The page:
If you put a wad of cotton against something hot, it will start to smolder. When this happens inside an electronic cigarette, you get an unusual throat hit and the smell of burnt cotton. Sound familiar? Congratulations, you got a dry hit. Any experienced vaper has been through many of these and knows how extremely unpleasant they are. We will tell you how to avoid this issue.
An unprepared atomizer is a common cause of the burnt aftertaste. Be sure to make your new atomizer thoroughly wet, putting a few drops in every visible opening. Don’t skimp on the liquid — it’s better to flood than to burn. Then, leave your device for a couple of minutes. Let the liquid spread out inside. Finally, make a few "blank" puffs without pressing the button. By this point there’s absolutely no dry cotton or other unpleasant surprises left.
Not enough liquid
Dry hits are inevitable if you don’t refill your vape in time. So don’t allow the cotton to dry out. Tanks make this easy to monitor — if the supply holes are not filled with liquid, then it’s time to refill.
Dripping tanks are even more simple — if the liquid in the tank doesn’t touch all ends of your wicks, then you should replenish the reserve.
However, RDAs can cause problems, especially for beginners. You’ll have to remove the drip tip a lot to make sure that the ends of your wick are wet. As time passes, you will be able to tell this by the reduced taste and dry vapor, but before that, odds are you will get a couple of dry hits.
First, don’t make your cotton too tight. A tight "roll" won’t be able to absorb enough liquid for continuous vaporization.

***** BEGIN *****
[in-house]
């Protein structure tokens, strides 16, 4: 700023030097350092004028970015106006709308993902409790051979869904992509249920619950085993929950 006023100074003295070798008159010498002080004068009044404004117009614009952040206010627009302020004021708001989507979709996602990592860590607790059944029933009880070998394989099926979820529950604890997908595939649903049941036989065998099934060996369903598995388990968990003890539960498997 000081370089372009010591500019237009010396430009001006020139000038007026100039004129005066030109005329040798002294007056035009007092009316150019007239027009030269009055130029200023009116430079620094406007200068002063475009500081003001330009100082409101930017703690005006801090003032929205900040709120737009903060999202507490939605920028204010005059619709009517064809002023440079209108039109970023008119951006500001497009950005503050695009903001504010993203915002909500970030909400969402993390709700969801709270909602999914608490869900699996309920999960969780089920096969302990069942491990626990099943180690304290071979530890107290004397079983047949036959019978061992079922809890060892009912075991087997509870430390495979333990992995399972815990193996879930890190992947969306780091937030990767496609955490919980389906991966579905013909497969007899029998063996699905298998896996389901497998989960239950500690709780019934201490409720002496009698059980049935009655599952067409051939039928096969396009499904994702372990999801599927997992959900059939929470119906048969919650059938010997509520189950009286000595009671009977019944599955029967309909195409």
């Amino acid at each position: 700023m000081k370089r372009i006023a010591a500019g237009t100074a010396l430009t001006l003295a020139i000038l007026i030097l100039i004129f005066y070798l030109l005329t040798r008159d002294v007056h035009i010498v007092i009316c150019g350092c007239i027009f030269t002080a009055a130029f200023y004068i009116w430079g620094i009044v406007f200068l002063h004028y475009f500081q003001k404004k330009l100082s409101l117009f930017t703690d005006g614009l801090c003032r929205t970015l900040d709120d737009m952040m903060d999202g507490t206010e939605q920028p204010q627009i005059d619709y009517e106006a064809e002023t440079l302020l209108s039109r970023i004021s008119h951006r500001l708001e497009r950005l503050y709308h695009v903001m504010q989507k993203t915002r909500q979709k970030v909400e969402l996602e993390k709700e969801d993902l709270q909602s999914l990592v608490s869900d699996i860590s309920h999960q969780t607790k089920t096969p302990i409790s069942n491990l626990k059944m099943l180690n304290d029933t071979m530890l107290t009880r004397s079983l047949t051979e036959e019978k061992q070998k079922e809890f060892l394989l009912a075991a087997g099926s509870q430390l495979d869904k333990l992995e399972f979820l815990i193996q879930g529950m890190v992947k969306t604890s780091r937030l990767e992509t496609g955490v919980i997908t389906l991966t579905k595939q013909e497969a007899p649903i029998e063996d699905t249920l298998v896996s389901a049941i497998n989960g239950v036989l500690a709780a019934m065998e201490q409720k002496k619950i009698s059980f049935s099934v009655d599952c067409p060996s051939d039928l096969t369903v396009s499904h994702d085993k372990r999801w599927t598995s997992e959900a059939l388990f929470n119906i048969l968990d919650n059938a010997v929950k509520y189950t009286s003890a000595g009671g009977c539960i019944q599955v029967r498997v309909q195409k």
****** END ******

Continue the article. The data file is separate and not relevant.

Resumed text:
Second, don’t let the wick dangle around in the coil — it has to lay against the coil’s entire inner surface. Otherwise, an accidental empty spot will heat up the cotton instead of the liquid.
If you use a long coil with a small diameter, the center of your wick won’t be getting enough liquid. To avoid a dry hit, you should lower your wattage, or pause between puffs.
The reason for a dry hit can lie in high wattage — when the coil vaporizes liquid faster than it is supplied. Usually the permissible wattage range is indicated directly on the atomizers. Regarding coils, we recommend starting with a low wattage and increasing it gradually, paying attention to your sensations. The upper limit is determined by the most dense and thick vapor. When it becomes dry and hot, it’s time to lower the wattage.
Liquid that is too thick won’t be able to pass through the flow holes fast enough. As a consequence, the atomizer head or the wick in your coil will remain dry and eventually burn. To avoid this, replace the liquid with one that has a lower glycerin content. You can also pause longer between puffs. This will let the wick saturate better.
In severe cold, the same thing happens — liquids thicken outside. The solution — warm up the coil before drawing, that is, hold the button for a couple seconds. And to get rid of this issue for good, keep both your device and liquid close to the body, for example, in your jacket pocket.
You can read our full winter vaping guide here.
The coil has had enough
Sometimes the burnt aftertaste doesn’t appear suddenly and brightly, but rather gradually takes away more and more from the taste of your favorite juice. Both the coil and wick are to blame for this, as both of them eventually fail.
Liquids with a lot of cooling agent hold the title of cotton killing champions. They can take half a day to turn the wick into dark flakes, which absorb liquid poorly, deform, and destroy the flavor. In such a case an atomizer head gets tossed in the trash, while a rebuildable coil will need to be cleaned and re-wicked. Liquids with a lot of coloring, sweeteners or oxidants have the same effect.
Now let’s summarize all the rules: